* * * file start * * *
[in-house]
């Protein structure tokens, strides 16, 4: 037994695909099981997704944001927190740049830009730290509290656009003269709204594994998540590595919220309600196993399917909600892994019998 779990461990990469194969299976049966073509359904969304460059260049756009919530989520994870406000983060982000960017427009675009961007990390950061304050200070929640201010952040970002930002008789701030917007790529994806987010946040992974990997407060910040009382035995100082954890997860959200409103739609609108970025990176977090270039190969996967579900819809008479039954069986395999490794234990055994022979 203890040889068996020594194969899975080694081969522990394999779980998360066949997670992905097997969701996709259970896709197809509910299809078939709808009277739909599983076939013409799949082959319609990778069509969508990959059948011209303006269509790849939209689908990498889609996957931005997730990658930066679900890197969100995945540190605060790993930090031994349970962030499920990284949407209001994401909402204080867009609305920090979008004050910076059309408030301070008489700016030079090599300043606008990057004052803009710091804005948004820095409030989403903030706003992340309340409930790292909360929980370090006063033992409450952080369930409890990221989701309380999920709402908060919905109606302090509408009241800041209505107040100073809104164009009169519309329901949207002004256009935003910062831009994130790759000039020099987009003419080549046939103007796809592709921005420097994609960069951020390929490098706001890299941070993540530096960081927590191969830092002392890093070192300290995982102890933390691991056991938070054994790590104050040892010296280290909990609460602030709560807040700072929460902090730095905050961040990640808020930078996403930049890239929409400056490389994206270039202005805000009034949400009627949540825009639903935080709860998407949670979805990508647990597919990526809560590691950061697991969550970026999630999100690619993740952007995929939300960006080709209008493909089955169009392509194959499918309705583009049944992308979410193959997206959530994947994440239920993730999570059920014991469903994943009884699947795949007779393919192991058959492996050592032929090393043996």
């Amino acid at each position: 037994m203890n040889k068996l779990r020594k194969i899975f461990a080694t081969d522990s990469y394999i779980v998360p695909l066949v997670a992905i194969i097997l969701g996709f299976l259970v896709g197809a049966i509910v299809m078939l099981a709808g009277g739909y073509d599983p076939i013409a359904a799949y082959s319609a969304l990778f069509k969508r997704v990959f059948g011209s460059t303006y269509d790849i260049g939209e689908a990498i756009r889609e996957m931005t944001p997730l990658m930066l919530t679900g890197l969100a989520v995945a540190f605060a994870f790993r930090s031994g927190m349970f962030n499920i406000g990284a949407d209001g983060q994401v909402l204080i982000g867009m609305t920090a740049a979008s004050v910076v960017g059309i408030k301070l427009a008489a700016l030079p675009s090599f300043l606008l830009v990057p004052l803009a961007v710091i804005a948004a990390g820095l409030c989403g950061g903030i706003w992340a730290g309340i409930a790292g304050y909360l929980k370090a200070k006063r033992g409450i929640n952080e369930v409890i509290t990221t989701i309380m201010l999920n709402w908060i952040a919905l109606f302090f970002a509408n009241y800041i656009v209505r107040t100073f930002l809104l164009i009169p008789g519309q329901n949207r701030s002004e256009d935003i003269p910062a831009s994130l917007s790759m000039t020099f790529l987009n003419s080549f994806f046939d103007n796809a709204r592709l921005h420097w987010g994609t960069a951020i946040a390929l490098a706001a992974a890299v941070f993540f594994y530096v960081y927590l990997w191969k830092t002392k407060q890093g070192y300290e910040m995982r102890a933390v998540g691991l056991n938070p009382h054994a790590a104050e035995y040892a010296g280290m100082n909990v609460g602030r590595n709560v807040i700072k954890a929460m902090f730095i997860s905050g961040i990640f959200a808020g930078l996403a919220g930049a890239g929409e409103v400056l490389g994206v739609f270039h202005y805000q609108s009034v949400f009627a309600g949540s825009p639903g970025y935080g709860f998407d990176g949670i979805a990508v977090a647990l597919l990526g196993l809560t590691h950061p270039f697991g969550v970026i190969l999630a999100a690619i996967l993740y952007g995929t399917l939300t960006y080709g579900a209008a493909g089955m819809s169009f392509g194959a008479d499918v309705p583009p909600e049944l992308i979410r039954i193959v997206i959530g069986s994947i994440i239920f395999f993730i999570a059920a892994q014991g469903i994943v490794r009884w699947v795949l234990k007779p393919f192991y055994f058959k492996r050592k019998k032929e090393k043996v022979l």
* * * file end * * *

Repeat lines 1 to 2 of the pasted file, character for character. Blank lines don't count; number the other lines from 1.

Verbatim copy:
[in-house]
């Protein structure tokens, strides 16, 4: 037994695909099981997704944001927190740049830009730290509290656009003269709204594994998540590595919220309600196993399917909600892994019998 779990461990990469194969299976049966073509359904969304460059260049756009919530989520994870406000983060982000960017427009675009961007990390950061304050200070929640201010952040970002930002008789701030917007790529994806987010946040992974990997407060910040009382035995100082954890997860959200409103739609609108970025990176977090270039190969996967579900819809008479039954069986395999490794234990055994022979 203890040889068996020594194969899975080694081969522990394999779980998360066949997670992905097997969701996709259970896709197809509910299809078939709808009277739909599983076939013409799949082959319609990778069509969508990959059948011209303006269509790849939209689908990498889609996957931005997730990658930066679900890197969100995945540190605060790993930090031994349970962030499920990284949407209001994401909402204080867009609305920090979008004050910076059309408030301070008489700016030079090599300043606008990057004052803009710091804005948004820095409030989403903030706003992340309340409930790292909360929980370090006063033992409450952080369930409890990221989701309380999920709402908060919905109606302090509408009241800041209505107040100073809104164009009169519309329901949207002004256009935003910062831009994130790759000039020099987009003419080549046939103007796809592709921005420097994609960069951020390929490098706001890299941070993540530096960081927590191969830092002392890093070192300290995982102890933390691991056991938070054994790590104050040892010296280290909990609460602030709560807040700072929460902090730095905050961040990640808020930078996403930049890239929409400056490389994206270039202005805000009034949400009627949540825009639903935080709860998407949670979805990508647990597919990526809560590691950061697991969550970026999630999100690619993740952007995929939300960006080709209008493909089955169009392509194959499918309705583009049944992308979410193959997206959530994947994440239920993730999570059920014991469903994943009884699947795949007779393919192991058959492996050592032929090393043996």